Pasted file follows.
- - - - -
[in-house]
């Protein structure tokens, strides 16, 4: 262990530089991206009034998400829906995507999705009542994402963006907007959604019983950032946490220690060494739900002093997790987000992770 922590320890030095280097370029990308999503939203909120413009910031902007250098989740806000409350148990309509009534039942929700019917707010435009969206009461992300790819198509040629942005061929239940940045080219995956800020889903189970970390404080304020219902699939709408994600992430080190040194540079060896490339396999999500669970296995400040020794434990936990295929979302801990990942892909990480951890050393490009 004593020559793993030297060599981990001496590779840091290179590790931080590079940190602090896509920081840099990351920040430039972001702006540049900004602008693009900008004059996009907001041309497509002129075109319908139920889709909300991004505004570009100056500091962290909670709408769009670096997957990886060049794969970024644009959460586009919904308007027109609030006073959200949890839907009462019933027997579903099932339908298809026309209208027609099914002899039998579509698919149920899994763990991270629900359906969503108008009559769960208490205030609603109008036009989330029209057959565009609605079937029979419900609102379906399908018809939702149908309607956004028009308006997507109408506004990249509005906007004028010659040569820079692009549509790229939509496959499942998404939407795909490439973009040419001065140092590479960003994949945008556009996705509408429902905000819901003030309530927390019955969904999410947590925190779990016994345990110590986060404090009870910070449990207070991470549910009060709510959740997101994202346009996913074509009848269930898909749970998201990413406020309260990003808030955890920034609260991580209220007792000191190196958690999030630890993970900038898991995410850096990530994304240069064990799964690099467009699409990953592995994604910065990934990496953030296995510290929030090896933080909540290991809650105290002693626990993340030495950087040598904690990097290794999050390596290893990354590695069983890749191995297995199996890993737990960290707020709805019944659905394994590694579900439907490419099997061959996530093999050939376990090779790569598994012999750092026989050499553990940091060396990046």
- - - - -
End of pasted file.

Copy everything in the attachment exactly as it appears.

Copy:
[in-house]
């Protein structure tokens, strides 16, 4: 262990530089991206009034998400829906995507999705009542994402963006907007959604019983950032946490220690060494739900002093997790987000992770 922590320890030095280097370029990308999503939203909120413009910031902007250098989740806000409350148990309509009534039942929700019917707010435009969206009461992300790819198509040629942005061929239940940045080219995956800020889903189970970390404080304020219902699939709408994600992430080190040194540079060896490339396999999500669970296995400040020794434990936990295929979302801990990942892909990480951890050393490009 004593020559793993030297060599981990001496590779840091290179590790931080590079940190602090896509920081840099990351920040430039972001702006540049900004602008693009900008004059996009907001041309497509002129075109319908139920889709909300991004505004570009100056500091962290909670709408769009670096997957990886060049794969970024644009959460586009919904308007027109609030006073959200949890839907009462019933027997579903099932339908298809026309209208027609099914002899039998579509698919149920899994763990991270629900359906969503108008009559769960208490205030609603109008036009989330029209057959565009609605079937029979419900609102379906399908018809939702149908309607956004028009308006997507109408506004990249509005906007004028010659040569820079692009549509790229939509496959499942998404939407795909490439973009040419001065140092590479960003994949945008556009996705509408429902905000819901003030309530927390019955969904999410947590925190779990016994345990110590986060404090009870910070449990207070991470549910009060709510959740997101994202346009996913074509009848269930898909749970998201990413406020309260990003808030955890920034609260991580209220007792000191190196958690999030630890993970900038898991995410850096990530994304240069064990799964690099467009699409990953592995994604910065990934990496953030296995510290929030090896933080909540290991809650105290002693626990993340030495950087040598904690990097290794999050390596290893990354590695069983890749191995297995199996890993737990960290707020709805019944659905394994590694579900439907490419099997061959996530093999050939376990090779790569598994012999750092026989050499553990940091060396990046």